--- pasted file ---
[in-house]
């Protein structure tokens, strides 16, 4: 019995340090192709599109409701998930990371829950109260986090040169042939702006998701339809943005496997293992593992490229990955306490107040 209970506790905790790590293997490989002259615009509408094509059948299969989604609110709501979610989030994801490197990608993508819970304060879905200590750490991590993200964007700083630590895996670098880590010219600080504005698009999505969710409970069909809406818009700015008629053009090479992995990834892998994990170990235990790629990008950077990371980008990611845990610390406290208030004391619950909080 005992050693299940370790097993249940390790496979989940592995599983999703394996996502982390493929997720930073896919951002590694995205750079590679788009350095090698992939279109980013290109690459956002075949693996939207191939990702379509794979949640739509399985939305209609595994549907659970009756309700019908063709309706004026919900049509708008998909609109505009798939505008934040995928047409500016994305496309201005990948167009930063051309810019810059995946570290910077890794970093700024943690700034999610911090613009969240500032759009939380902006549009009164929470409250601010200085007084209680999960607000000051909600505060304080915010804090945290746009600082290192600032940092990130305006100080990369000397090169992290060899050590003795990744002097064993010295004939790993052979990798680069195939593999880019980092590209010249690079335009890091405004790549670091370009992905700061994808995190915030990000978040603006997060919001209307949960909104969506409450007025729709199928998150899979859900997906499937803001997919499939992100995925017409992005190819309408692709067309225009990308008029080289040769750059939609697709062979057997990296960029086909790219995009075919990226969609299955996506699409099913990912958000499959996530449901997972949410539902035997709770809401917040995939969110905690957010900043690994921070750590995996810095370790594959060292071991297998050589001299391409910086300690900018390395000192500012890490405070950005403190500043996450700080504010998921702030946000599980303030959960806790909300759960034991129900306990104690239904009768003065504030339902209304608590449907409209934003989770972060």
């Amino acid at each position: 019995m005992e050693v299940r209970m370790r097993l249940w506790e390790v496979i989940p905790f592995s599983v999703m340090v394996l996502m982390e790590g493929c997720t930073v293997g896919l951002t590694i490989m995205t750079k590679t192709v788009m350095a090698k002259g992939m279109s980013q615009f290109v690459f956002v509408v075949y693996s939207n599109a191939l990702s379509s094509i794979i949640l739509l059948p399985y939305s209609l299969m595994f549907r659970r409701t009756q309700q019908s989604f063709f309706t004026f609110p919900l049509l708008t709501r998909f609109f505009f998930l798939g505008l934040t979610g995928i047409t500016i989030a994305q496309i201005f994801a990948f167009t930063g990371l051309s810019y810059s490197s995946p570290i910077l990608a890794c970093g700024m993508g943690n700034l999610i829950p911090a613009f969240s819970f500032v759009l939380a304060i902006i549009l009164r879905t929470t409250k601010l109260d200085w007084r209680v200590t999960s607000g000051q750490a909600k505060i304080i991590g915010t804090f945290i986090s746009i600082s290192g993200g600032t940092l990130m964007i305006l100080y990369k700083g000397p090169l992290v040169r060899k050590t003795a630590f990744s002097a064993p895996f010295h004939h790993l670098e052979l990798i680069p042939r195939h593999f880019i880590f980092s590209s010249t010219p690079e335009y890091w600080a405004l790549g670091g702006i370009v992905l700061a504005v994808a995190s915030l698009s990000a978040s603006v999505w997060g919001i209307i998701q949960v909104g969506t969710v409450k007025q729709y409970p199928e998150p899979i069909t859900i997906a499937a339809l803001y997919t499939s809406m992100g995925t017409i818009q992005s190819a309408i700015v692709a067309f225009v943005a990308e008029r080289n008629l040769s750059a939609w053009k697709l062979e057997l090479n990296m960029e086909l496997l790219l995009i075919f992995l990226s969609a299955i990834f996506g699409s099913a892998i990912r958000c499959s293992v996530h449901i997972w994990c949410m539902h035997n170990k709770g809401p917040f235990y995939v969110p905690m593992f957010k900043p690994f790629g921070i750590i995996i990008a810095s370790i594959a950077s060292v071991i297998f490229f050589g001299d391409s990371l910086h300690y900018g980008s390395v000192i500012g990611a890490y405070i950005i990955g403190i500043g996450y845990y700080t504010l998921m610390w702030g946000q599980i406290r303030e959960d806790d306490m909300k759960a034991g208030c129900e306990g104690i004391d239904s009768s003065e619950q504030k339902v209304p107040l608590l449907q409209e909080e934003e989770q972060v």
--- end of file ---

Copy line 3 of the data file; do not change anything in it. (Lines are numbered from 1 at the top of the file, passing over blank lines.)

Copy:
């Amino acid at each position: 019995m005992e050693v299940r209970m370790r097993l249940w506790e390790v496979i989940p905790f592995s599983v999703m340090v394996l996502m982390e790590g493929c997720t930073v293997g896919l951002t590694i490989m995205t750079k590679t192709v788009m350095a090698k002259g992939m279109s980013q615009f290109v690459f956002v509408v075949y693996s939207n599109a191939l990702s379509s094509i794979i949640l739509l059948p399985y939305s209609l299969m595994f549907r659970r409701t009756q309700q019908s989604f063709f309706t004026f609110p919900l049509l708008t709501r998909f609109f505009f998930l798939g505008l934040t979610g995928i047409t500016i989030a994305q496309i201005f994801a990948f167009t930063g990371l051309s810019y810059s490197s995946p570290i910077l990608a890794c970093g700024m993508g943690n700034l999610i829950p911090a613009f969240s819970f500032v759009l939380a304060i902006i549009l009164r879905t929470t409250k601010l109260d200085w007084r209680v200590t999960s607000g000051q750490a909600k505060i304080i991590g915010t804090f945290i986090s746009i600082s290192g993200g600032t940092l990130m964007i305006l100080y990369k700083g000397p090169l992290v040169r060899k050590t003795a630590f990744s002097a064993p895996f010295h004939h790993l670098e052979l990798i680069p042939r195939h593999f880019i880590f980092s590209s010249t010219p690079e335009y890091w600080a405004l790549g670091g702006i370009v992905l700061a504005v994808a995190s915030l698009s990000a978040s603006v999505w997060g919001i209307i998701q949960v909104g969506t969710v409450k007025q729709y409970p199928e998150p899979i069909t859900i997906a499937a339809l803001y997919t499939s809406m992100g995925t017409i818009q992005s190819a309408i700015v692709a067309f225009v943005a990308e008029r080289n008629l040769s750059a939609w053009k697709l062979e057997l090479n990296m960029e086909l496997l790219l995009i075919f992995l990226s969609a299955i990834f996506g699409s099913a892998i990912r958000c499959s293992v996530h449901i997972w994990c949410m539902h035997n170990k709770g809401p917040f235990y995939v969110p905690m593992f957010k900043p690994f790629g921070i750590i995996i990008a810095s370790i594959a950077s060292v071991i297998f490229f050589g001299d391409s990371l910086h300690y900018g980008s390395v000192i500012g990611a890490y405070i950005i990955g403190i500043g996450y845990y700080t504010l998921m610390w702030g946000q599980i406290r303030e959960d806790d306490m909300k759960a034991g208030c129900e306990g104690i004391d239904s009768s003065e619950q504030k339902v209304p107040l608590l449907q409209e909080e934003e989770q972060v």